Second – Roe is not enough. State legislators around the country need to be proactive and strategic in order to ensure that people can actually access their Constitutionally-secured right to an abortion. We need to dismantle Indiana's TRAP laws, which make it prohibitively expensive for many people in our state to access abortion and other forms of reproductive care. These laws are under-handed strategies to shut down existing providers and to prevent new ones from opening. Worse yet, defenders of these wasteful and misguided laws disingenuously claim to want to "protect women" when they are actually putting people in harm's way–not to mention violating their rights. The state should also legalize self-managed abortions which are proven to be medically safe. This is especially important during the pandemic, when access to in-person care is restricted.

And lastly, Indiana public schools need to offer adequate sex education. The current requirements are abysmal. I will work to make sure Indiana leads on sex education.

I4RH: Given the Republican supermajority in our state legislature, how would you advance these priorities?

MB: The top priority would be to break the supermajority to allow for Democrats to have their legislation heard, and voted on, rather than the current imbalance, which doesn’t even require Democrats to show up to make a quorum. The way to accomplish policy on women’s healthcare would be to support and elect capable women candidates as they step up to run for office, and who have the experience to collaborate and accomplish gender equality through sensible legislation. Currently, our Indiana General Assembly is only 24% female, which does not fairly represent the 51% female population.

DD: We have an uphill battle in Indiana’s General Assembly. I will fight for reproductive freedom and gender justice the only way I know how. Organize! I will organize down-state to gather like-minded lawmakers to fight for reproductive freedom and gender justice. Once I am elected, I plan on looking down-ballot. I will organize and help fund progressive candidates all over the State of Indiana. The more progressives we have in our state and local governments, the more likely we are to change Indiana State Law.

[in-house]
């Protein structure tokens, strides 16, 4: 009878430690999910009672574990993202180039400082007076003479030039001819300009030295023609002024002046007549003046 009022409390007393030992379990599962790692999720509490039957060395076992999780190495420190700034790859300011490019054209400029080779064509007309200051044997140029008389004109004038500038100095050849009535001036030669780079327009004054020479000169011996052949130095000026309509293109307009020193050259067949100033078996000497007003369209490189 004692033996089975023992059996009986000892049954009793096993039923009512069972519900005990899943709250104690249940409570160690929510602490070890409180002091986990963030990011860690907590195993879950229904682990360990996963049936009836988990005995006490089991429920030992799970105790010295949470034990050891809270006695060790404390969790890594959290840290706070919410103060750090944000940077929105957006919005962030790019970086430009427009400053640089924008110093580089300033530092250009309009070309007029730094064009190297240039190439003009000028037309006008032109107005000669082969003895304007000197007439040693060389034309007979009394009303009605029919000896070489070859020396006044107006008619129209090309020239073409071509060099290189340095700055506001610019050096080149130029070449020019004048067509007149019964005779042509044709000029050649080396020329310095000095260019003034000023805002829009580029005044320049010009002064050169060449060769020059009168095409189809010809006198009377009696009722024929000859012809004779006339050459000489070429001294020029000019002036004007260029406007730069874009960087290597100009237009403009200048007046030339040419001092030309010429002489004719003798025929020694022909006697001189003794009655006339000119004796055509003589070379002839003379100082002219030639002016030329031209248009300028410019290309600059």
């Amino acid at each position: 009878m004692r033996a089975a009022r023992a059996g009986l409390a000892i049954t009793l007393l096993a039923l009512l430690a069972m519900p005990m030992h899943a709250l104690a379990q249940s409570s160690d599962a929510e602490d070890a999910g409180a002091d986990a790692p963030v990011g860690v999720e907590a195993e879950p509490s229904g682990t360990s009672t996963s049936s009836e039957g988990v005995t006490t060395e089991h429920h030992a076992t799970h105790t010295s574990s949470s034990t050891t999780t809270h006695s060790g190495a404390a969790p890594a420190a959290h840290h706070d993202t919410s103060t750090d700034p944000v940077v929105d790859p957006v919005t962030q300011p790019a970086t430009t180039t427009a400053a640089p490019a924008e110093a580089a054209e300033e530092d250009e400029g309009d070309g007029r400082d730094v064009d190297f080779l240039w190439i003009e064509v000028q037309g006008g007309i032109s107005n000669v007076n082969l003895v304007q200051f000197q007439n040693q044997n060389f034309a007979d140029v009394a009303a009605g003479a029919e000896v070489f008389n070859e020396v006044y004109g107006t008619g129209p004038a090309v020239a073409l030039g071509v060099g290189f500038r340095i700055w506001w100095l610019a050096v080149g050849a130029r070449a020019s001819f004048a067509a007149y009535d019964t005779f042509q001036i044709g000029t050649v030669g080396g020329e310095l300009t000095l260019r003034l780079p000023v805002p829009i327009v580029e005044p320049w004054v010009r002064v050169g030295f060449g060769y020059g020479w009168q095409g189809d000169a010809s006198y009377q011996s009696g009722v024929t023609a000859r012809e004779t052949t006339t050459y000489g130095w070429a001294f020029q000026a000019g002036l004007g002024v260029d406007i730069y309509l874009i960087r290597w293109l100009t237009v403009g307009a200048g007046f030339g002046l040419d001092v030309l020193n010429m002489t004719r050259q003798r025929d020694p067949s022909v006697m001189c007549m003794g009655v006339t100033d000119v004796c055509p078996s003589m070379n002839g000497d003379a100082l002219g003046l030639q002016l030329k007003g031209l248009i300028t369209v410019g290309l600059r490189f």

GB: First off, the Democratic caucus, whatever its size, must not tolerate forced-birth members. I will fight to flip seats, contributing money I raise from this safe Democratic seat to pro-choice candidates across the state in addition to mobilizing our volunteer base to call voters. One of them is right next door to South Bend. Dr. Don Westerhausen came 400 votes shy of flipping a Republican seat in Mishawaka. Had the South Bend Rep donated even $1,000 and written an op-ed, perhaps Democrats would already be out of a super-minority status in the legislature.

Legislation to protect pregnant worker rights is a critical bill and moves rights for women and families forward. However, the opposition to it suggests that this has always been about sexism and economic inequality. In other words, I am happy to work on incremental change with Republicans, but really, we need a movement to flip as many seats, the seats that Rep. Bauer lost as Speaker of the House. Unlike Rep. Bauer, I will fight against Mike Pence’s illegal crackdown on women’s health centers, which provide critical care to entire communities.

I4RH: How would you recommend reducing the amount of harassment and nuisance people going to Whole Woman’s Health South Bend have to deal with?

MB: I would uphold and abide the Freedom of Access to Clinic Entrances Act and hold those offenders accountable for their actions, including intimidation, force or threat to force, injure or threat to injure.

DD: Press the mayor, push city council to pass ordinances concerning nuisance individuals. Essentially these people are intimidating others not to seek medical help. This cannot continue to be the case.

GB: It is wrong for members of our community who seek this care and the Whole Women’s Health staff to be routinely subjected to harassment by anti-abortion activists who assemble outside of the clinic whenever it is open. All people deserve privacy when accessing health care, and reproductive and sexual health care is no different.